Not only does biting your nails expose you to unnecessary germs, it can also make nails crack and cause unnecessary wear to your teeth. There's the unsightly aspect about having raggedy, nubby nails, too. Recently, reader ldekosky asked for advice on how to stop biting her nails on the BellaSugar Q and A group in the BellaSugar Community. I think we all have bad beauty habits, but if nail-biting just happens to be one of yours, here are a few tips on how to stop nibbling. Just read more.

  • Cold turkey: If quitting cold turkey is not an option, consider picking one or two nails to safeguard from biting. This way, you'll be able to easily compare how your well-tended nails stack up to the unpleasant bitten ones. Hopefully, this will provide enough incentive on "protecting" the rest by following suit.
  • Distract yourself: Nail-biting is often a cause of stress or boredom, so find a distraction for either your hands or your mouth. Chew gum, suck on a Tootsie Pop, exercise, or file your nails, for instance.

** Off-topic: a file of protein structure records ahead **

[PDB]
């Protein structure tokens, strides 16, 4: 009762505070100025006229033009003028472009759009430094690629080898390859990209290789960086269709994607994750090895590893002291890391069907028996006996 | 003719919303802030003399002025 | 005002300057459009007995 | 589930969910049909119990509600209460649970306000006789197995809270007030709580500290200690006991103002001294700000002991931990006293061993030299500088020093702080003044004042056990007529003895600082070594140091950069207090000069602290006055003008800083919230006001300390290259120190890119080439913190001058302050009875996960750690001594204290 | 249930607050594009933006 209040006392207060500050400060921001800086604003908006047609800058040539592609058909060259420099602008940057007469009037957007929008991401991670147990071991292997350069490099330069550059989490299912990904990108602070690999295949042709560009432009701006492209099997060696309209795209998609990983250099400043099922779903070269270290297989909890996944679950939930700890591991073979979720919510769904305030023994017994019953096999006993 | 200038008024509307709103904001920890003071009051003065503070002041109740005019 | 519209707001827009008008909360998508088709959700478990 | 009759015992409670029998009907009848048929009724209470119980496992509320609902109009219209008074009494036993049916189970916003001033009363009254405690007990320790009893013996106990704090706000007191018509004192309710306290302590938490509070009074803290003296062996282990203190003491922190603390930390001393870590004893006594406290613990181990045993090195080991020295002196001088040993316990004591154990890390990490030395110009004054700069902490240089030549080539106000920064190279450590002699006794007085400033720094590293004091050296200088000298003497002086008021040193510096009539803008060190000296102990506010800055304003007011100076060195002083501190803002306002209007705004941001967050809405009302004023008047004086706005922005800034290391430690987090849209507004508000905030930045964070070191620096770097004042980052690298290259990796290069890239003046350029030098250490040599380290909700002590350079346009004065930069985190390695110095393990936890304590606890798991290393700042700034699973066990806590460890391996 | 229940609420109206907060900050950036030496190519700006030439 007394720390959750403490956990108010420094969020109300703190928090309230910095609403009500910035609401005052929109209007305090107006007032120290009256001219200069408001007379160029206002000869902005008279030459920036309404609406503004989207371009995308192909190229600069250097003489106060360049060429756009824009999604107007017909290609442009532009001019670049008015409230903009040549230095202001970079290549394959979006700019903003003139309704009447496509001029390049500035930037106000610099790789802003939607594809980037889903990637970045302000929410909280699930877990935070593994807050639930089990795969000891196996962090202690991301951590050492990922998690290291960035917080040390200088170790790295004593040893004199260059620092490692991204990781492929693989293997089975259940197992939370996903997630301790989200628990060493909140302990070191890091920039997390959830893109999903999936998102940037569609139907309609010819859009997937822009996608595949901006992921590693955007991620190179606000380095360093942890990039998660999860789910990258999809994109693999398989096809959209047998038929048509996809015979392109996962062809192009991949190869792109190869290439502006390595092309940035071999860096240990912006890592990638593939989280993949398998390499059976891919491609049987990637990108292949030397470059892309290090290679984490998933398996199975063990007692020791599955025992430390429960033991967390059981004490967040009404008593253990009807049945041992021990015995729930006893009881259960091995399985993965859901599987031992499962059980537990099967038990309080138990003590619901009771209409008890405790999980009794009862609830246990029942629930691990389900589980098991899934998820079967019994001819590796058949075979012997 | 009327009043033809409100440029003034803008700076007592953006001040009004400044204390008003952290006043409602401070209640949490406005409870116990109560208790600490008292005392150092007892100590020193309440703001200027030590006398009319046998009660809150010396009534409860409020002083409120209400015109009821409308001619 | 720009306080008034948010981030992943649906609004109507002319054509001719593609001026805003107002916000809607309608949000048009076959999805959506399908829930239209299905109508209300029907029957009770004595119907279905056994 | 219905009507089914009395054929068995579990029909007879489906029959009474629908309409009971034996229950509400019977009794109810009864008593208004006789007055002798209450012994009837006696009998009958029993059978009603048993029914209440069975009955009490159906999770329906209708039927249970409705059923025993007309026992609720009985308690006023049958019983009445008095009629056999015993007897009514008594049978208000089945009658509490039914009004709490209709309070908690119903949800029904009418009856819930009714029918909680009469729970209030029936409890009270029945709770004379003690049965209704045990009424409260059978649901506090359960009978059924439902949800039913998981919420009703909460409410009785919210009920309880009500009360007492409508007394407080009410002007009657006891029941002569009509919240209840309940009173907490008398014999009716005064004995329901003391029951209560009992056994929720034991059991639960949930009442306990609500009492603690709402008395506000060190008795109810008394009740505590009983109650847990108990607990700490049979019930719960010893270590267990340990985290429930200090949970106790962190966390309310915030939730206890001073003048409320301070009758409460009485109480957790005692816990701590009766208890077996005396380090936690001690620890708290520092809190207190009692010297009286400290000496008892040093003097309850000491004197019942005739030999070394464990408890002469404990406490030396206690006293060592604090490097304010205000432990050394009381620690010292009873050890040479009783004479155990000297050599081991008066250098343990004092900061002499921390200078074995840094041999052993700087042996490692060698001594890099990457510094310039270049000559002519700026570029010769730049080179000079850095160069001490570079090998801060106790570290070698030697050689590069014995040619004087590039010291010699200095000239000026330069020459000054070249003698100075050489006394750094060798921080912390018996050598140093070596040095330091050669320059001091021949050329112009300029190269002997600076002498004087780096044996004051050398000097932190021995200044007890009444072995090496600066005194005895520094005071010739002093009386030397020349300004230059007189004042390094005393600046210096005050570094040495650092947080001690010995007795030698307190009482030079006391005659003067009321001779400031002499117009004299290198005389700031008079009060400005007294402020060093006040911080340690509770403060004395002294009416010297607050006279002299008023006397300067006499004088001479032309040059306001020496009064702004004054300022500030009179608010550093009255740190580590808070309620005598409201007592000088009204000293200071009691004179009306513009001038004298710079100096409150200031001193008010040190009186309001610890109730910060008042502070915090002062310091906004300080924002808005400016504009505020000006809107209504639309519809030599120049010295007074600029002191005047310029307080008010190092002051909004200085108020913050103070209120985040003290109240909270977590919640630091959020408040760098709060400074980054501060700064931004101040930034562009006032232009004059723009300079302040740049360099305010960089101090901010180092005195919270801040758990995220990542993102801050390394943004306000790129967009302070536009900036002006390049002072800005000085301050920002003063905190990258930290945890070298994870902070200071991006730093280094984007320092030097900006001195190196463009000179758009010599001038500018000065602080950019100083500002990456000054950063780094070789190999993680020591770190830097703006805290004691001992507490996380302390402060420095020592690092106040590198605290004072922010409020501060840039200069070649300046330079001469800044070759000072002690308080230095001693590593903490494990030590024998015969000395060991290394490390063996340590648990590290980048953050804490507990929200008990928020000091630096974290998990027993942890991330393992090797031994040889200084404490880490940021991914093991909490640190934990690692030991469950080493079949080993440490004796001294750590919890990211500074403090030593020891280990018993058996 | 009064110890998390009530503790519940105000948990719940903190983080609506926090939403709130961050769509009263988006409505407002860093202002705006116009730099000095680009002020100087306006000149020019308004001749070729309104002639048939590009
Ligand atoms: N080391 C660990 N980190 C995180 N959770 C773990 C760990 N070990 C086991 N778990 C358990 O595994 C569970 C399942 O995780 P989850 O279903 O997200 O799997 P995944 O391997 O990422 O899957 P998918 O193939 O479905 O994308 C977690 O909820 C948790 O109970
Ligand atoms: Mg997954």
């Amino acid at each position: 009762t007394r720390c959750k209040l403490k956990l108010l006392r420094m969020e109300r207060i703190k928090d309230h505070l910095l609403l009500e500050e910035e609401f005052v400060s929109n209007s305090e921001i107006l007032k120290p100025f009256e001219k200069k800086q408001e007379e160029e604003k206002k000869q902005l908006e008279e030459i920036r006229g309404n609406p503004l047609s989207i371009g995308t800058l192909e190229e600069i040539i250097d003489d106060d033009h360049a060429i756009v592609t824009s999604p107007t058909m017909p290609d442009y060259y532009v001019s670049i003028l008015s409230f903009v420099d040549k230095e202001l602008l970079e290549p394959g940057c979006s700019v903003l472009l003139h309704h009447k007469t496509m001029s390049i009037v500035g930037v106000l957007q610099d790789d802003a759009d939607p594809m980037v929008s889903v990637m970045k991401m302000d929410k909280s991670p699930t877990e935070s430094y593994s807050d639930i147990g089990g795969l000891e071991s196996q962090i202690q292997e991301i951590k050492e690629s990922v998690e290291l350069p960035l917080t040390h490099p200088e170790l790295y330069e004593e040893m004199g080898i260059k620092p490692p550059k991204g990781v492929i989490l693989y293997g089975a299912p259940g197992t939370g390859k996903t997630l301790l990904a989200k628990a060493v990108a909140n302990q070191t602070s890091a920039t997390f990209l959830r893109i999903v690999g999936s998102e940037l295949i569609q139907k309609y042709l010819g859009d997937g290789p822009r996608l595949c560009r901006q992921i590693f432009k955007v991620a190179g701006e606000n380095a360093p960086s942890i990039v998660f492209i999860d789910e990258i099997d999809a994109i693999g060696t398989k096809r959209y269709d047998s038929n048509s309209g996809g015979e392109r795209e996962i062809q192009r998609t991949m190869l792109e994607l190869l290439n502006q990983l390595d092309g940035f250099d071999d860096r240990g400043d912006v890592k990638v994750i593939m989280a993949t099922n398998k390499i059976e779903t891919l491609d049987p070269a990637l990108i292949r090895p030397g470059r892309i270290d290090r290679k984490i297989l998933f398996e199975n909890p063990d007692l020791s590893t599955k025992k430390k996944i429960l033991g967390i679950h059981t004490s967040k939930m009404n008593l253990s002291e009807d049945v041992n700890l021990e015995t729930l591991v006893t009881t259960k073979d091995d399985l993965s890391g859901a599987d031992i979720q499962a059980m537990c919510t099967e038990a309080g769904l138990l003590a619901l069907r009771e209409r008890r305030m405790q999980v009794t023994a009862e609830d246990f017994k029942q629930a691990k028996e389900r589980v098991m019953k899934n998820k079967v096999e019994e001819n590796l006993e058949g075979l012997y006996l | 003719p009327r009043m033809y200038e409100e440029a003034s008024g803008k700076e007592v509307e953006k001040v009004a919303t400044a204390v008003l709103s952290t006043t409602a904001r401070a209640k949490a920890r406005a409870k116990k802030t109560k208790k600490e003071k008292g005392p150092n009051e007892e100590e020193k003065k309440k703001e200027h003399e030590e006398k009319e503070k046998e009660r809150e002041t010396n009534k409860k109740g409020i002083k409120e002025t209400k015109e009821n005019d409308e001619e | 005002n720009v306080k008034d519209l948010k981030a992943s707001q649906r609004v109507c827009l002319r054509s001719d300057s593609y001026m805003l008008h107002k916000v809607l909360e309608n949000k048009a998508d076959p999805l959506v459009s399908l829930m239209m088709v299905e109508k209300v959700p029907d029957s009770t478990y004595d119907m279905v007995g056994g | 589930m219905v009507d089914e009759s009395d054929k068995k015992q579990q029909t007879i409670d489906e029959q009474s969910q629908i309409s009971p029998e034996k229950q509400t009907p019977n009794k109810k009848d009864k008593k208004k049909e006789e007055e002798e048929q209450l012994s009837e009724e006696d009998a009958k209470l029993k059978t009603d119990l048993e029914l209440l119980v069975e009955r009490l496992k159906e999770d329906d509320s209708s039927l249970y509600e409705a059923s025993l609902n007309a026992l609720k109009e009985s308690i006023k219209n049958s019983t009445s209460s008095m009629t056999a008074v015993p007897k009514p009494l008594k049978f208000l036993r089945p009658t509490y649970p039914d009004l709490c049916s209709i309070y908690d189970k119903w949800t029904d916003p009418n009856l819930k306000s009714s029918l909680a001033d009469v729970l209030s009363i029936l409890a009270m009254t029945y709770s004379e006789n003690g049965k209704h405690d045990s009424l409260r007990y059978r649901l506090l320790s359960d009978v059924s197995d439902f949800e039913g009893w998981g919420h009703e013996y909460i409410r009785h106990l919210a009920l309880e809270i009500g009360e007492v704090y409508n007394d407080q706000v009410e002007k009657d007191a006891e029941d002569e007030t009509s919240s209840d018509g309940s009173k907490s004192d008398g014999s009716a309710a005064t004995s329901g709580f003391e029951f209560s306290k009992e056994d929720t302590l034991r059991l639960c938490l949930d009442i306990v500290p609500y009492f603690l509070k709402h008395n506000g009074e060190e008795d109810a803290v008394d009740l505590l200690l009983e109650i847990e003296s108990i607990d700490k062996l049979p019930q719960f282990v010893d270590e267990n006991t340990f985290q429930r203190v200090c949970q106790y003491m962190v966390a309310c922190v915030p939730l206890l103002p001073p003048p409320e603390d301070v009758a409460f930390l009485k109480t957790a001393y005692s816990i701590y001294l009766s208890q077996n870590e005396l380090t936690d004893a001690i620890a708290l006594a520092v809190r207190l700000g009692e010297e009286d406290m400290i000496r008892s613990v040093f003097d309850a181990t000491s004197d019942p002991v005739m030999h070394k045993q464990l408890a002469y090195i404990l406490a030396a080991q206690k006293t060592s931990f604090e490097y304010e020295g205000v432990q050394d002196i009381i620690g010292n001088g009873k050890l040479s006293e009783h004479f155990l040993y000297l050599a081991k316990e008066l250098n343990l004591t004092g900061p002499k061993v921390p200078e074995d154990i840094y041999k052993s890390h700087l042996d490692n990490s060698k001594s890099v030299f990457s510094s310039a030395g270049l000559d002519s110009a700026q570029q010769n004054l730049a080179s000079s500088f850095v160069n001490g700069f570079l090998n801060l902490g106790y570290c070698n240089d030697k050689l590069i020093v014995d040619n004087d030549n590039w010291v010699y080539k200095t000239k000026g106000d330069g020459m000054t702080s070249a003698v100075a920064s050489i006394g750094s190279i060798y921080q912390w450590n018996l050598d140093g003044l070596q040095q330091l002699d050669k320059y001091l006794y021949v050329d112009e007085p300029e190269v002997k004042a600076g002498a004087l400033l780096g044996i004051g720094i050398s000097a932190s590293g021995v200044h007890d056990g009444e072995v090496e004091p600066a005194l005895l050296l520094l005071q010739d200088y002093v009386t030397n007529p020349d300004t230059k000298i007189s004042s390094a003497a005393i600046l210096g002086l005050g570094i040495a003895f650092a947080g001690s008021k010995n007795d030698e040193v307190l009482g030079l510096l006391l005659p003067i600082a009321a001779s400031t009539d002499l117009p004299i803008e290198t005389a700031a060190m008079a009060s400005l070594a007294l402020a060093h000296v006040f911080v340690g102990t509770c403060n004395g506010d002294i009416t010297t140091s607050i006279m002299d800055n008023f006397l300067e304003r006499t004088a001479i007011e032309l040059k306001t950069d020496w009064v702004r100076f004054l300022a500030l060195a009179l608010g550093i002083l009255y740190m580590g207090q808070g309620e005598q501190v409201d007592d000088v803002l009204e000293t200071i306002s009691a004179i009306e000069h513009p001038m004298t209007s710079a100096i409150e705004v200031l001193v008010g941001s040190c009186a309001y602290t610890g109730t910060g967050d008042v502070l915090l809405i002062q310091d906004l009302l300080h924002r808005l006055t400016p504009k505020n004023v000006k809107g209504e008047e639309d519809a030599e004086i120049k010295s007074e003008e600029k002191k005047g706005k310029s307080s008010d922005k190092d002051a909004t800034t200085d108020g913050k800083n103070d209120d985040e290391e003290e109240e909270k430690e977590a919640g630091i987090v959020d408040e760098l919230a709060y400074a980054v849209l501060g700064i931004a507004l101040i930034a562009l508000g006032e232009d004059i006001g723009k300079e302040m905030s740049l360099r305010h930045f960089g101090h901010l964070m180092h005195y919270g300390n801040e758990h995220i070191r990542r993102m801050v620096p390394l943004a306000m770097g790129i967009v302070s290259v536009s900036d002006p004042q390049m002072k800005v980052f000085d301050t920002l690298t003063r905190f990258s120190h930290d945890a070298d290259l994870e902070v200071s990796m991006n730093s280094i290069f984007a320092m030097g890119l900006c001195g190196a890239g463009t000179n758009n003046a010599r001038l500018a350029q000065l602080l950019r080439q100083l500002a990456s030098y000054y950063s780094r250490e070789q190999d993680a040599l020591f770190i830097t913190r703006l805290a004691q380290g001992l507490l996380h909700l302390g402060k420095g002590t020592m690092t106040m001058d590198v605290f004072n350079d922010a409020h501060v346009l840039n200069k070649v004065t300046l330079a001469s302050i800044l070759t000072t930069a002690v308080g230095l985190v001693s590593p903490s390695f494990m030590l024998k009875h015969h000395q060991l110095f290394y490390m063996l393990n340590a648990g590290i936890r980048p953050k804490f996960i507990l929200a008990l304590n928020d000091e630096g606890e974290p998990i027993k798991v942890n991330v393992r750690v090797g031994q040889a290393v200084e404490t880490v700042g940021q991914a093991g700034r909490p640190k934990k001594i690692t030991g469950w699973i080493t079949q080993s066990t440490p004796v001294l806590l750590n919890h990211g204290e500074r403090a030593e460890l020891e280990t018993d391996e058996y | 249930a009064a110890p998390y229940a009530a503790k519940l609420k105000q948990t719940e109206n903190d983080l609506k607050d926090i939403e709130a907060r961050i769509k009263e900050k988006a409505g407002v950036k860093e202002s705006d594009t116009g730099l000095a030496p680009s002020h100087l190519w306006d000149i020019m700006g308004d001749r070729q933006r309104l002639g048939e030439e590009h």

• Visualize: Many self-help books will tell you to visualize what you want to get results. Picture yourself with gorgeous, nibble-free nails. Get started by taking before pictures of the present state of your nails to remind yourself of what you don't want. And if you really want to delve deeper into the mind, consider hypnosis or a Stop Nail Biting Subliminal CD ($16).
  • Be bitter: Put a halt to the biting by using bad-tasting polishes or flavors, like Barielle's No Bite Pro Growth ($15), Orly's No Bite ($7), or tea tree oil, which helps heal skin, too.
  • Get a manicure: Have your nails polished after a professional manicure or do it at home as incentive for keeping your nails looking pretty — and most importantly, out of your mouth.